Colour and colonialism

by Alison, 13/04/2014

While we were in Nicaragua, we weren't really focused on seeing towns. We wanted golden sands, blue skies and waves. However it can be hard to stop being a tourist and when the surf got small we took a side trip to Granada. 

Granada is a small city with a long history. It is one of the oldest cities in the New World. It contains Central America's oldest church. It has been sacked by pirates four times, razed to the ground by an American named William Walker and rebuilt numerous times. Amazingly this does not mean that the city is dull, with little or no architectural integrity. Instead the city is alive and vibrant and while it may not be the trading hub it once was, as a tourist it is an easy, enjoyable escape. 

Accomodation wise you can spend what you like in Granada. From cheap hostels to fancy hotels the choice is yours. As we had left most of our belongings at the beach, we choose the Bearded Monkey hostel. Housed in a faded colonial building, built around a central court yard it offers clean, basic beds for $5 in a dorm. If you are organised enough to have a hammock you can also hang that up in the court-yard for even less.

As I mentioned Granada is small. I think to stay here for any length of time you would need to either have a purpose such as attending language school, working, to have a much better understanding of Nicaraguan history or to use it as a base to explore the neighbouring areas. For us,  two days and one night let us explore everywhere we wanted to in plenty of time. When it comes to transport, as far as we are concerned don't listen to the guide books. There is no need to take the horse-drawn carriages that are constantly rattling by you. In fact it seems pretty cruel to take one, as many of the horses look little more then skin and bone. Instead take shank's pony and wander the city.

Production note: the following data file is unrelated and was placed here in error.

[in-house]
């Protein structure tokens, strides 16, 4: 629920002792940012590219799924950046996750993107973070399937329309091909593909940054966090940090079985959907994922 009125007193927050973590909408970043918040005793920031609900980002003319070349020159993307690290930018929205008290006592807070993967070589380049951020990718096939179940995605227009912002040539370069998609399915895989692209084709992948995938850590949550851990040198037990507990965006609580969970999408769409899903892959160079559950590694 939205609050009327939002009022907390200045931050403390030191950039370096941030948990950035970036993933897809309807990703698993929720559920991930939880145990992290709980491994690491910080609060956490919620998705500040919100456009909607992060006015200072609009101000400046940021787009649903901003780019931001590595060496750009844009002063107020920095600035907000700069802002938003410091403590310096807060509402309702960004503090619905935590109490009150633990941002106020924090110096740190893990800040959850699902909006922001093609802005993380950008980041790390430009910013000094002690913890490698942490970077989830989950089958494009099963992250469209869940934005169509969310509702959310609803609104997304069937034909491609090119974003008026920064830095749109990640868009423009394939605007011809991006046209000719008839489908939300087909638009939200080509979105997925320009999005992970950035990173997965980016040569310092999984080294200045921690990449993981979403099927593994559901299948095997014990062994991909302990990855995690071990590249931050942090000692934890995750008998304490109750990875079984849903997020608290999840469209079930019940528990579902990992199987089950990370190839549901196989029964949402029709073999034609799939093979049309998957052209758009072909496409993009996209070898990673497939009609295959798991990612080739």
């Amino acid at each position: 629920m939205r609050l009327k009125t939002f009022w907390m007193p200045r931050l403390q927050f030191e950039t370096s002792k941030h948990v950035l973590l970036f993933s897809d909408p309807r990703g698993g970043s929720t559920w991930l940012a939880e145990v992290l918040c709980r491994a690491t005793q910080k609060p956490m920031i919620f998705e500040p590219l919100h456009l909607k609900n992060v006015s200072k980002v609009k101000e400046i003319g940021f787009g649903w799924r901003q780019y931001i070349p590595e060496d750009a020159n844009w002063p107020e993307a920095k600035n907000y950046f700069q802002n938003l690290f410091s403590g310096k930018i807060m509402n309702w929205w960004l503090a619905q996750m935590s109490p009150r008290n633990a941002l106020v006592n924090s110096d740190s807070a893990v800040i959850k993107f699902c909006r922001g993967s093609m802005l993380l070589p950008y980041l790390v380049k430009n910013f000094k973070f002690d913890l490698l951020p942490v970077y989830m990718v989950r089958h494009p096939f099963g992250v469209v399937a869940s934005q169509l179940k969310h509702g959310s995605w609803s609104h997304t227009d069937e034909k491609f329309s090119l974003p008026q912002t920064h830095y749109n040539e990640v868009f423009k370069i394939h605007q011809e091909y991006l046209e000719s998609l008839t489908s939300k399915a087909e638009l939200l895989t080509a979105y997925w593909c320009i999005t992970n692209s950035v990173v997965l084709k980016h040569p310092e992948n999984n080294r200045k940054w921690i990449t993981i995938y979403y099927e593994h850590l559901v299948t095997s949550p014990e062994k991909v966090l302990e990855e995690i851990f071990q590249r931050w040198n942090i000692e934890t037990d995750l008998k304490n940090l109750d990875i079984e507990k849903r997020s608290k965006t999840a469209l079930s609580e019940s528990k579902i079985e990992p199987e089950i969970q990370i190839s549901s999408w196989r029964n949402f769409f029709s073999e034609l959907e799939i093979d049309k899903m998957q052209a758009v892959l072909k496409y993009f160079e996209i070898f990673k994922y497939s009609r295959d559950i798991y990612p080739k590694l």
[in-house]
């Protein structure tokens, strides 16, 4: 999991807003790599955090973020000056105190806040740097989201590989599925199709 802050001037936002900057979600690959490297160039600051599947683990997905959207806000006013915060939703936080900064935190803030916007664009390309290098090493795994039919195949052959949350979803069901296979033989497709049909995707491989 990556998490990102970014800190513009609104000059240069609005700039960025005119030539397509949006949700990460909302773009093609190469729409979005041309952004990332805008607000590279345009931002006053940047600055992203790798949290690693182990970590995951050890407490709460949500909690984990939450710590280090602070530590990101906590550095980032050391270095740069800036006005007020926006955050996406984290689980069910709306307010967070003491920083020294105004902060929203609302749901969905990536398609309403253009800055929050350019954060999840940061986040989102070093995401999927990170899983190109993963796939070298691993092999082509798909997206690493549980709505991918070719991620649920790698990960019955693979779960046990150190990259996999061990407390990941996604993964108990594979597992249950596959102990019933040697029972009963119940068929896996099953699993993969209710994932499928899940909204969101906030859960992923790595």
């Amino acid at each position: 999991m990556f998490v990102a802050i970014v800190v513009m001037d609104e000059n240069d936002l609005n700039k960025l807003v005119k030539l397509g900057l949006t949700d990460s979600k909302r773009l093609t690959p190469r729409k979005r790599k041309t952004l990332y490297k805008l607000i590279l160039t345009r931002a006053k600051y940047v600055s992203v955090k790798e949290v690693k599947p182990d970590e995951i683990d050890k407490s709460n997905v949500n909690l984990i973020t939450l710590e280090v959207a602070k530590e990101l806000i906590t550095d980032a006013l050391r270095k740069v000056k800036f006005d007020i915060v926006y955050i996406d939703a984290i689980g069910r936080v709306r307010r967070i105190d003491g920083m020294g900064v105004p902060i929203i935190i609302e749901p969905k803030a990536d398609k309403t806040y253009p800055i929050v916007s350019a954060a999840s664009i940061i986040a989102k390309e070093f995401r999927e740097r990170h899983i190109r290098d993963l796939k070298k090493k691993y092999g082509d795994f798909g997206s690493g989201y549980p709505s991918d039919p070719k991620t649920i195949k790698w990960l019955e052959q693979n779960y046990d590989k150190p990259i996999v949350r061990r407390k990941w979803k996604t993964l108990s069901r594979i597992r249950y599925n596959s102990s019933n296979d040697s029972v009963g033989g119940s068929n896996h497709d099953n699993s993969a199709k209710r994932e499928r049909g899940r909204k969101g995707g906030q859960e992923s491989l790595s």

Like most cities there are cultural and historical sites to visit. We visited the Convento y Meseo San Francisco and the Iglesia de La Merced. 

However I've got to admit my favourite activities was just strolling the city, people watching and soaking up the colour.  

When you get tired of walking you can take a boat out on Lake Nicaragua and explore Las Isletes, an archipelago of about 365 islands. These beautiful island are traditional home to some of the poorest neighbourhoods in Granada. Though they are being slowly ousted by the wealthiest families in the country.

A couple of days in Granda were a perfect way to re-engergise and have you longing to get back to the golden sands and warm waters.

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